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I know that Mathematica has great built-in precision tracking, so when you do calculations with arbitrary-precision numbers, Mathematica keeps track of the precision on the result. Given this careful attention to numerical error and precision tracking, I am surprised that, say

InputForm[NIntegrate[E^(-x^2), {x, 0, Infinity},PrecisionGoal -> 20, WorkingPrecision -> 100]]

returns a number with precision 100, not 20. I know Mathematica is using precision-100 numbers in its numerical calculations for NIntegrate, but the function is built to return a number whose actual precision is at least 20. In the spirit of useful precision tracking, wouldn't it make more sense for NIntegrate to return a number with a precision of PrecisionGoal, not WorkingPrecision?


This question is more about numerical coding philosophy than about how NIntegrate works. But this is important as Wolfram presumably makes these decisions with use cases in mind, so I want to know if I'm missing something.


EDIT:

To add context, I've started manually setting the precision of my NIntegrate results to PrecisionGoal, and I want to know if/why this would be a bad idea. It seems perfectly logical to me, but it concerns me that this isn't already the default behavior.

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    $\begingroup$ The purpose and interpretation of PrecisionGoal are pretty well defined in its function page. So, I think it is a clear "no". (But I am very biased. Also, the word "precision" as technical term is overloaded, so I can see how questions similar to the posted one can arise...) $\endgroup$ Jan 28 at 1:04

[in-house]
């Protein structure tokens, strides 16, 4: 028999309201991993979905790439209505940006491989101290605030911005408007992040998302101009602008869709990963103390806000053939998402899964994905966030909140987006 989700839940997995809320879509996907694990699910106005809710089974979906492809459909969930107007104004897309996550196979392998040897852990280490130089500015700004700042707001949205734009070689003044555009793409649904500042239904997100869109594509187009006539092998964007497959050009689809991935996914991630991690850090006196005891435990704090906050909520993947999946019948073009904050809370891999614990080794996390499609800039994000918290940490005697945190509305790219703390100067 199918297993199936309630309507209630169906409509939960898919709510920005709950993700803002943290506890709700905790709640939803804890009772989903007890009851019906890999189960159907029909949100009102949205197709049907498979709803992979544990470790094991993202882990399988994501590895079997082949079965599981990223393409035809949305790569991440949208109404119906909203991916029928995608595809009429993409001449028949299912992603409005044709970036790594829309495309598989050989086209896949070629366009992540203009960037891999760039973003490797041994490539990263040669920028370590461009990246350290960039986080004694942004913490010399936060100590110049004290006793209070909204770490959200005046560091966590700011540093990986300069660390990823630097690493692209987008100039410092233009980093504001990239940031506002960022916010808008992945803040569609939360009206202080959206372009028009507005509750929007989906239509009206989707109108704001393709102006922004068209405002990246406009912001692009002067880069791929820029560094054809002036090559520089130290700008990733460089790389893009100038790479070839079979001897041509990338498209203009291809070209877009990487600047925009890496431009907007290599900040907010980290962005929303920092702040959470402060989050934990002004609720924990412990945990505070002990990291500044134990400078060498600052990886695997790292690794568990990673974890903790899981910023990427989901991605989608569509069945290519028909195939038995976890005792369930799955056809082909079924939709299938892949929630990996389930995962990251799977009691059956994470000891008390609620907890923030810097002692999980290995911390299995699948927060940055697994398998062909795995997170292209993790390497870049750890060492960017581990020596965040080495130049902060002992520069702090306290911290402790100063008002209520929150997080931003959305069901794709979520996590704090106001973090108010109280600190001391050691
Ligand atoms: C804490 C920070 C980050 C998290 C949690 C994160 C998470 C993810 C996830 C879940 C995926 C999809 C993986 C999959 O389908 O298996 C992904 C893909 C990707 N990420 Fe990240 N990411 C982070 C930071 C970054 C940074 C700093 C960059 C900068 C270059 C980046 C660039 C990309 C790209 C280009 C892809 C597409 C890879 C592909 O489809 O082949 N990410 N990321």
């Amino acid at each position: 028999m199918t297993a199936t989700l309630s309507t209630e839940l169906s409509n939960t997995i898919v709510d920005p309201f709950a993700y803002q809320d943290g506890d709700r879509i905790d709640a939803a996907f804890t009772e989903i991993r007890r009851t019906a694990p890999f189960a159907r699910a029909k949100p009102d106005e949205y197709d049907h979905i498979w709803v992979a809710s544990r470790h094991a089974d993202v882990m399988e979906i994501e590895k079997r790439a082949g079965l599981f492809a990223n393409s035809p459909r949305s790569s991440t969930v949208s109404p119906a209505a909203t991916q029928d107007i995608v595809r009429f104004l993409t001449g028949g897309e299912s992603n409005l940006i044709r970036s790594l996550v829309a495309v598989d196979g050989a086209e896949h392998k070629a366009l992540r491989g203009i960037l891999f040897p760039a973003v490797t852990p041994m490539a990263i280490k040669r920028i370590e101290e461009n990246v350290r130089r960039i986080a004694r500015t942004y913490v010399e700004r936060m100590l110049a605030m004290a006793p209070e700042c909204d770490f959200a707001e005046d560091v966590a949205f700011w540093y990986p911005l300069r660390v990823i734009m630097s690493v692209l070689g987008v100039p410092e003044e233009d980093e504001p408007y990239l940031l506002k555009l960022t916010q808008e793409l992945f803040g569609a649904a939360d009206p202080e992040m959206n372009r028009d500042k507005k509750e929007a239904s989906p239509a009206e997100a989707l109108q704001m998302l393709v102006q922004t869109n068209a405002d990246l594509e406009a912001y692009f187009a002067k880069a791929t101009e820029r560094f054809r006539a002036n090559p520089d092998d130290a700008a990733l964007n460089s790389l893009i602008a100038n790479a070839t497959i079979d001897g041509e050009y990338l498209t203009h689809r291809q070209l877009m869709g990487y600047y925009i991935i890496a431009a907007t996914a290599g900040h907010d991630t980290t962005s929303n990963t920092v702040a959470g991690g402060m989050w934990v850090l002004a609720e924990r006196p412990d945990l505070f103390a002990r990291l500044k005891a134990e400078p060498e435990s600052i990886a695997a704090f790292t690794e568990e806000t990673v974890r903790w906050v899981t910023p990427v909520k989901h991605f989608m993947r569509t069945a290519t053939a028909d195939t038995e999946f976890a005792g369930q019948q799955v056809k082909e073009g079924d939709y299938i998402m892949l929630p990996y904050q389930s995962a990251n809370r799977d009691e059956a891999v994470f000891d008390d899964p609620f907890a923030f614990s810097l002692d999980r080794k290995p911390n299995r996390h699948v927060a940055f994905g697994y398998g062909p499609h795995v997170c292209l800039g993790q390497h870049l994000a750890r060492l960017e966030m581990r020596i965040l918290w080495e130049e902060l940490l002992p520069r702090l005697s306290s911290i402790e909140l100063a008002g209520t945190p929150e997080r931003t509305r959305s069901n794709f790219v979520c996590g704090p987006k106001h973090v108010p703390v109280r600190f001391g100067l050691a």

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    $\begingroup$ Interesting topic although a bit out of scope for MSE. I didn't design this but I do believe the current behavior is appropriate whereas returning at the PrecisionGoal would be a bad idea. For one, it might not be reached. Then, as @AntonAntonov notes, it need not mean quite what you expect. In a solver it could, say, involve relative error of a residual. Would it be a good design to have different output precision conventions for NIntegrate vs NSolve? I could probably come up with more objections but these are what first came to mind. $\endgroup$ Jan 28 at 14:48
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    $\begingroup$ It is not easy to support a PrecisionGoal in NSolve. (First question: what does it mean? Second question: Once you have answered the first, how do you then attain it?) I think know the answers at least for the case of polynomial systems. Again, not easy. $\endgroup$ Jan 28 at 17:30
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    $\begingroup$ With FindRoot the meaning is probably not what you would expect. If I remember correctly, the XXXGoal options are gauged by residuals (relative to root for precision, absolute residual for accuracy). This is not the same as counting correct digits of the result. $\endgroup$ Jan 28 at 17:53